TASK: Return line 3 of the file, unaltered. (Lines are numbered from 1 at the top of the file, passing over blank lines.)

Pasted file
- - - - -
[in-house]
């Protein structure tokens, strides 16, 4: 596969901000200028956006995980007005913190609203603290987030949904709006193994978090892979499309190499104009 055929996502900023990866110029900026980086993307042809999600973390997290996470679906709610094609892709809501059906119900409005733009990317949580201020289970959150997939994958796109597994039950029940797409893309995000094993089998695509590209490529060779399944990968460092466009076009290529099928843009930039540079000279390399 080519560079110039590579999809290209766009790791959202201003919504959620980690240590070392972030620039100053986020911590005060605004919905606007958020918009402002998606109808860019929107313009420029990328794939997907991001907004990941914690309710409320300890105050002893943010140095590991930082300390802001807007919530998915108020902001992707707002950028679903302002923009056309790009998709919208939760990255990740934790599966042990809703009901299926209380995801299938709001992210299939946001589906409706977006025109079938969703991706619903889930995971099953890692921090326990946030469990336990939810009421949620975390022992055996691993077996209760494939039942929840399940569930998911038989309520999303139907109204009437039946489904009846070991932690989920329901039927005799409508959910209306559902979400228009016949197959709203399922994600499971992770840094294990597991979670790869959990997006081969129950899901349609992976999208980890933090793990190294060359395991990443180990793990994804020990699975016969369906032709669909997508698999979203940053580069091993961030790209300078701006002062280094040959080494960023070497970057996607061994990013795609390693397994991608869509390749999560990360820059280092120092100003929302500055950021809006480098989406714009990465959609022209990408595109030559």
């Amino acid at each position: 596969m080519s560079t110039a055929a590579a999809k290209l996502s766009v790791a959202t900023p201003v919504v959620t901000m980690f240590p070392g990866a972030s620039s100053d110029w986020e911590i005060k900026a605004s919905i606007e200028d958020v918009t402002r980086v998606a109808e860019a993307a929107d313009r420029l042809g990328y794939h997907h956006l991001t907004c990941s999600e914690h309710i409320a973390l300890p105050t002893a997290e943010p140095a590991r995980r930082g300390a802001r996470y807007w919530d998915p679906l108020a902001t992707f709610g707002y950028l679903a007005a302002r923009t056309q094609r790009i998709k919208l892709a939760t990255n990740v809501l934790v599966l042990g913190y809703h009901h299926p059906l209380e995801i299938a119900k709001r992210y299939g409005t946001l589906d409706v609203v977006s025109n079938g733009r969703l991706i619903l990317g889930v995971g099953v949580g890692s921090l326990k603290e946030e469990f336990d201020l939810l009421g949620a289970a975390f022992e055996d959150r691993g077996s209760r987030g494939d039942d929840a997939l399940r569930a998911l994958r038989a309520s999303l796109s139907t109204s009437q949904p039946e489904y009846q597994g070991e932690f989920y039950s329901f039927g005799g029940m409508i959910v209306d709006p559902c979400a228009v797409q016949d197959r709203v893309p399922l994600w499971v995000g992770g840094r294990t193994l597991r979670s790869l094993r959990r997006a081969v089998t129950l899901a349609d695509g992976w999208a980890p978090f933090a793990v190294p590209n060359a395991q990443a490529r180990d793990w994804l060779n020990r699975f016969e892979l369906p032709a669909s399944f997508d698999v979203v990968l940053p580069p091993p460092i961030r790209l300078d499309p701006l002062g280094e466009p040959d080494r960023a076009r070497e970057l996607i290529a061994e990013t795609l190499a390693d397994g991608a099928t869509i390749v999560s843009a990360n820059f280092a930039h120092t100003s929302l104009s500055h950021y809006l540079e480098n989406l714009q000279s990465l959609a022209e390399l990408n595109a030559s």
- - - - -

């Amino acid at each position: 596969m080519s560079t110039a055929a590579a999809k290209l996502s766009v790791a959202t900023p201003v919504v959620t901000m980690f240590p070392g990866a972030s620039s100053d110029w986020e911590i005060k900026a605004s919905i606007e200028d958020v918009t402002r980086v998606a109808e860019a993307a929107d313009r420029l042809g990328y794939h997907h956006l991001t907004c990941s999600e914690h309710i409320a973390l300890p105050t002893a997290e943010p140095a590991r995980r930082g300390a802001r996470y807007w919530d998915p679906l108020a902001t992707f709610g707002y950028l679903a007005a302002r923009t056309q094609r790009i998709k919208l892709a939760t990255n990740v809501l934790v599966l042990g913190y809703h009901h299926p059906l209380e995801i299938a119900k709001r992210y299939g409005t946001l589906d409706v609203v977006s025109n079938g733009r969703l991706i619903l990317g889930v995971g099953v949580g890692s921090l326990k603290e946030e469990f336990d201020l939810l009421g949620a289970a975390f022992e055996d959150r691993g077996s209760r987030g494939d039942d929840a997939l399940r569930a998911l994958r038989a309520s999303l796109s139907t109204s009437q949904p039946e489904y009846q597994g070991e932690f989920y039950s329901f039927g005799g029940m409508i959910v209306d709006p559902c979400a228009v797409q016949d197959r709203v893309p399922l994600w499971v995000g992770g840094r294990t193994l597991r979670s790869l094993r959990r997006a081969v089998t129950l899901a349609d695509g992976w999208a980890p978090f933090a793990v190294p590209n060359a395991q990443a490529r180990d793990w994804l060779n020990r699975f016969e892979l369906p032709a669909s399944f997508d698999v979203v990968l940053p580069p091993p460092i961030r790209l300078d499309p701006l002062g280094e466009p040959d080494r960023a076009r070497e970057l996607i290529a061994e990013t795609l190499a390693d397994g991608a099928t869509i390749v999560s843009a990360n820059f280092a930039h120092t100003s929302l104009s500055h950021y809006l540079e480098n989406l714009q000279s990465l959609a022209e390399l990408n595109a030559s």